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Making the 2011 Census a Tool for Good Governance

Making the 2011 Census a Tool for Good Governance

This note makes a number of organisational suggestions for the Census of 2011. It is just two years away and yet there is little sign of any urgency in the Ministry of Home Affairs, the administrative agency, in planning and organising for a comprehensive census.

COMMENTARYdecember 20, 2008 EPW Economic & Political Weekly18Ashish Bose (ashishb@vsnl.com) is honorary professor at the Institute of Economic Growth and a member of the National Commission on Population.Dubey, Sunita (2004): “Weakening the Enviro-clear-ance Process”,India Together, www.indiatogether.org August.ENS (2008): “Demand for Closure of Koodankulam Plant”, Indian Express, 25 November.Goenka, Debi (2000): “The Fragile Coastline”, Seminar, August (492).Kastchiev, Georgui, Wolfgang Kromp, Stephan Kurth, David Lochbaum, Ed Lyman, Michael Sailer and Mycle Schneider (2007): “Residual Risk: An Ac-count of Events in Nuclear Power Plants since the Chernobyl Accident in 1986” (Brussels: The Greens/European Free Alliance), May.Kohli, Kanchi and Manju Menon (2005): “Eleven Years of the Environment Impact Assessment Notifica-tion: How Effective Has It Been?”, Kalpavriksh Environmental Action Group, in Collaboration with Just Environment Trust and Environmental Justice Initiative (Pune: Human Rights Law Net-work), May Lélé, Sharachchandra and Ajit Menon (2005): “Draft NEP 2004: A Flawed Vision”,Seminar, March (547).MoEF (1989): “Office Memorandum dated 9 May to Secretary, Department of Atomic Energy, Subject: Nuclear Power Station at Koodankulam in Tamil Nadu (2x1000 MW)” (New Delhi: Ministry of En-vironment and Forests, Government of India), – (1994): “The Environment Impact Assessment Notification: S.O.60 (E)” (New Delhi: Ministry of Environment and Forests, Government of India). – (2000): “Annual Report 1999-2000” (New Delhi: Ministry of Environment and Forests, Govern-ment of India).– (2006): “The Environment Impact Assessment Notification: SO 1553” (New Delhi: Ministry of Environment and Forests, Government of India). – (2007): “Summary Record of the 5th Meeting of Expert Appraisal Committee on Environmental Appraisal of Nuclear Power Projects” (New Delhi: Ministry of Environment and Forests, Govern-ment of India).– (2008): “Letter No SPA/2(1)/RO(SZ)/RTI/2837, dated 19 August”, To Divya Badami Rao, Bangalore, NPCIL (2008): “Koodankulam Atomic Power Project”, Nuclear Power Corporation, http://www.npcil.nic.in/main/ConstructionDetail.aspx?ReactorID=77, accessed on 1 December 2008.Ramana, M V (Forthcoming): “India’s Nuclear Enclave and the Practice of Secrecy” in Itty Abraham (ed.), Nuclear Power and Atomic Publics: Society and Culture in India and Pakistan (Bloomington, Indi-ana: Indiana University Press). – (2007): Submission for the Public Hearing to be held on 2 June 2007 regarding the Koodankulam Nuclear Power Project – KKNPP (establishment of units 3, 4, 5 and 6), Tirunelveli Kattaboman dis-trict, Tamil Nadu, Tamil Nadu Pollution Control Board, Centre for Interdisciplinary Studies in Environment and Development, Bangalore. Saldanha, Leo F, Abhayraj Naik, Arpita Joshi and Subramanya Sastry (2007): “Green Tapism: A Review of the Environmental Impact Assessment Notification – 2006”, Environment Support Group, Bangalore.Special Correspondent (1997): “Way Cleared for Signing Pact on Koodankulam”,Hindu, 19 December.Staff Reporter (2000): “Koodankulam n-plant Work to Start in January”,Hindu, 29 August.Suchitra, J Y and M V Ramana (2007): “Fast Breeder of Expenditure?”,Hindustan Times, 23 October.UNSCEAR (2000):Sources and Effects of Ionising Radiation: UNSCEAR 2000 Report to the General Assembly, with Scientific Annexes (United Nations, New York: United Nations Scientific Committee on the Effects of Atomic Radiation).Making the 2011 Census a Tool for Good GovernanceAshish BoseThis note makes a number of organisational suggestions for the Census of 2011. It is just two yearsawayand yet there is little signofany urgency in the Ministry of Home Affairs, the administrative agency, in planning and organising for a comprehensive census.The Ministry of Home Affairs is cur-rently not an example of success in any area. What worries me, as a census researcher, is the marginalisation of the forthcoming decennial Census of 2011 in policy and planning. The census organi-sation is very much under the ministry. Urgent steps are, therefore, called for to ensure that the 2011 Census is a good cen-sus in terms of enumeration, compilation, tabulation, analysis and timely dissemina-tion of data, not only for policymakers, planners and administrators but also for numerous other users of census data. It is necessary to have a historical per-spective to understand the relevance of census for governance. The census was introduced in Great Britain in 1801. The British rulers in India tried experiment-ingwith census from 1851 to 1872 and in 1881introduced the first regular census of India covering the whole country. They wanted the census to ascertain what manner of people they were governing so that they could govern the country more effectively. Bernard S Cohn, an American scholar, in his paper on “The Census, Social Structure and Objectification in South Asia” observed in 1970:It was felt by many British officials in the middle of the 19th century that caste and religion were the sociological keys to understanding the Indian people. If they were to be governed well, then it was natu-ral that information should be systemati-cally collected about caste and religion. At the same time, as the census operations were beginning to collect information about caste, the army was beginning to be reorganised on assumptions about the nature of ‘martial races’, questions were being raised about the balance between Hindus and Muslims in the public services, about whether certain castes or ‘races’ were monopolising access to new educational opportunities and a political theory was beginning to emerge about the conspiracy which certain castes were organising to supplant British Rule (17).Uninterrupted HistoryIndia has a proud history of uninterrupted decennial censuses ever since 1881. It is worth recalling that census data have de-termined the destiny of the Indian sub-continent in many ways. The Partition of India was based on census data on religion. The reorganisation of states in 1957 on a linguistic basis used census data on languages (“mother tongue”). The delimitation of electoral constituen-cies ever since India held the first general elections in 1952 is based on census data. The constituencies are delimited periodi-cally on the basis of census data. The constituencies reserved for scheduled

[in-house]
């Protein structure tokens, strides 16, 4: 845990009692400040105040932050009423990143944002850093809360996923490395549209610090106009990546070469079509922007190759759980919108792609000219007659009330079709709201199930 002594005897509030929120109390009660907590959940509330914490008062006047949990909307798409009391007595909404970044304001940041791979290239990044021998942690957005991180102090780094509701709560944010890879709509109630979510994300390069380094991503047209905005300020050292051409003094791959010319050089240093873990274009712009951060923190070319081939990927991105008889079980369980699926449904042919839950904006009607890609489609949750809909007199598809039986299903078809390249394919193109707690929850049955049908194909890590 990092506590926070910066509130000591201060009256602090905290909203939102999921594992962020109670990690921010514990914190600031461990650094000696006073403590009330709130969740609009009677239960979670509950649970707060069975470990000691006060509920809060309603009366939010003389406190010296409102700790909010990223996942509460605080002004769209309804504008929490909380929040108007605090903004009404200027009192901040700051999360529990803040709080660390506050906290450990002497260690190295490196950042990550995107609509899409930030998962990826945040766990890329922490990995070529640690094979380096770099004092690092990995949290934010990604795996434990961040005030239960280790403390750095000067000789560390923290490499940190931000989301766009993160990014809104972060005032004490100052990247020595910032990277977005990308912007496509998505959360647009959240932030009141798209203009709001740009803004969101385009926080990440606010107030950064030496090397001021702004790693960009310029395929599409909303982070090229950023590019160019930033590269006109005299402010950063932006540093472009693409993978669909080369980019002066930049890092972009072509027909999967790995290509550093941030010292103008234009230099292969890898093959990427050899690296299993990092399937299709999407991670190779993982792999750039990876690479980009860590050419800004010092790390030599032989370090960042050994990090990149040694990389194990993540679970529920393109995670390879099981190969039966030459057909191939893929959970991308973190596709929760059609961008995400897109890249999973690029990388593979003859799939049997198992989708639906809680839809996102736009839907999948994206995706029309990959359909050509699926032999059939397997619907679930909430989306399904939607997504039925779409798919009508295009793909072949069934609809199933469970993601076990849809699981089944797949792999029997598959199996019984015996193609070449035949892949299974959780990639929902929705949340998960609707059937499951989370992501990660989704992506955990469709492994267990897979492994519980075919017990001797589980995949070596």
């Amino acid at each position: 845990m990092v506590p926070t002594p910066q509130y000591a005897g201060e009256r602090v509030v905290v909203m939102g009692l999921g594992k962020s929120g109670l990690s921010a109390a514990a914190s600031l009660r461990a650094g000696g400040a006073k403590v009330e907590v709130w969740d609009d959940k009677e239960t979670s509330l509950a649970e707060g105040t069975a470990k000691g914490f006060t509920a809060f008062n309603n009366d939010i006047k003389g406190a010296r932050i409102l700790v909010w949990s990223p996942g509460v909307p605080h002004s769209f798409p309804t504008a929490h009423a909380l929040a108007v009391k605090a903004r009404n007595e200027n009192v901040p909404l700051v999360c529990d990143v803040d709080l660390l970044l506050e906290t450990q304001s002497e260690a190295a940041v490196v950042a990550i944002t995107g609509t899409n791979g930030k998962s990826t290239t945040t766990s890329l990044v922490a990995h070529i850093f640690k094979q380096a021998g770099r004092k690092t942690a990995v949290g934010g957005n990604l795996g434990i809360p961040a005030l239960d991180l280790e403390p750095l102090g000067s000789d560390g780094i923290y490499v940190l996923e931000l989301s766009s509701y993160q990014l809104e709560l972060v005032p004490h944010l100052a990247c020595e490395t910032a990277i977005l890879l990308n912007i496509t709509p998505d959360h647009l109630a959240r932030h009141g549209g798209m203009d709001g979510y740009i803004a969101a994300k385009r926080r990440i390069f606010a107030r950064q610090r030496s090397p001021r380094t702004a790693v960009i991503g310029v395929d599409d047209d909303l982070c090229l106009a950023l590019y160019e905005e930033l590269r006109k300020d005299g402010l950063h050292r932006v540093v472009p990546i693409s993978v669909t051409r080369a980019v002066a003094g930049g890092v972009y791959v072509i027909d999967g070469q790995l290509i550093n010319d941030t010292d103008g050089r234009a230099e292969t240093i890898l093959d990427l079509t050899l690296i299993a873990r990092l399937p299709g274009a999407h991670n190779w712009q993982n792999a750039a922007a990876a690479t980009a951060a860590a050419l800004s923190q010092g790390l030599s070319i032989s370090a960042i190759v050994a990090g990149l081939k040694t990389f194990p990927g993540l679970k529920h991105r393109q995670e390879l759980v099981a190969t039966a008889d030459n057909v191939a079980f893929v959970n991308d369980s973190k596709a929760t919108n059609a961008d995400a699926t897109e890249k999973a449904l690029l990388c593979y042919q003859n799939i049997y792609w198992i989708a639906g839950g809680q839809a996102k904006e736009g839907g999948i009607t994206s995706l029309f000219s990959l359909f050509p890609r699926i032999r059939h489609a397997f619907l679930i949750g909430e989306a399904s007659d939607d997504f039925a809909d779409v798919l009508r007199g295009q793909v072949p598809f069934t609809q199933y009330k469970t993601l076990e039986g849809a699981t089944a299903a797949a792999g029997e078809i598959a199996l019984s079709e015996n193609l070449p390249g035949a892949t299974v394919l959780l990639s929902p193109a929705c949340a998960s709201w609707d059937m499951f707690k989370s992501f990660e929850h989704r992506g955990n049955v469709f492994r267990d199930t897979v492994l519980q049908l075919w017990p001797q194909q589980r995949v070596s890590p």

COMMENTARYdecember 20, 2008 EPW Economic & Political Weekly20genuine 18 plus persons are denied the right to vote. This will strengthen Indian democracy, the largest in the world.(2) After the 73rd and 74th Amendments to the Constitution, there is devolution of power to panchayati raj institutions andmunicipalities and corporations. The tabulation of census data, especially economic data at the local level will greatly help local development programmes.(3) There is a growing conflict in many parts of India between the so-called “sons of the soil” and the outsiders – the mi-grants. A better understanding of the role of migrants will help governments in deal-ing with this complex problem. The census can provide a statistical frame for policies regarding regulating migration. (4) From time to time, communal con-flicts and violence take place in India. Traditionally, Hindus and Muslims are involved though of late, Hindus and Christians are also involved. The census does provide figures on distribution of population by religion but this is not enough. In particular, economic data in the census should be cross-tabulated by religion. (5) India is facing increasing terrorism. It is recognised that curbing terrorism is not merely a law and order problem – one must go to the root of the problem which often lies in frustration on the part of youth because of unemployment and theirbe-ing marginalised by society. Again, cross-tabulation of economic data by religion will reveal a comparative picture by religion and indicate where affirmative action on the part of the government is called for.(6) The census could collect better data on fertility which will help in a better imple-mentation of India’s family welfare pro-gramme. In terms of methodology, the census organisation could seek guidance from the National Family Health Surveys and District Level Health Surveys spon-sored by the Ministry of Health and Family Welfare.(7) Regarding quick tabulation of census data and its timely dissemination, priority computerisation and putting the data on CDs (which is currently being done) and also selectively on the web site will go a long way in improving the state of affairs. The census organisation must be upgrad-ed. A full-time secretary or special secre-tary should be appointed as the census commissioner. In view of the magnitude of the work involved, a permanent organisa-tion, a “Census Commission”, should be established which will absorb the func-tions of the Office of the Registrar General (which in its present form should be abol-ished). This commission should be given the necessary physical, financial and technical support. In short, this will modernise the census. ReferenceCohn, Bernard S (1970): “The Census, Social Struc-ture, and Objectification in South Asia”, paper for second European Conference on Modern South Asia (mimeo), 17.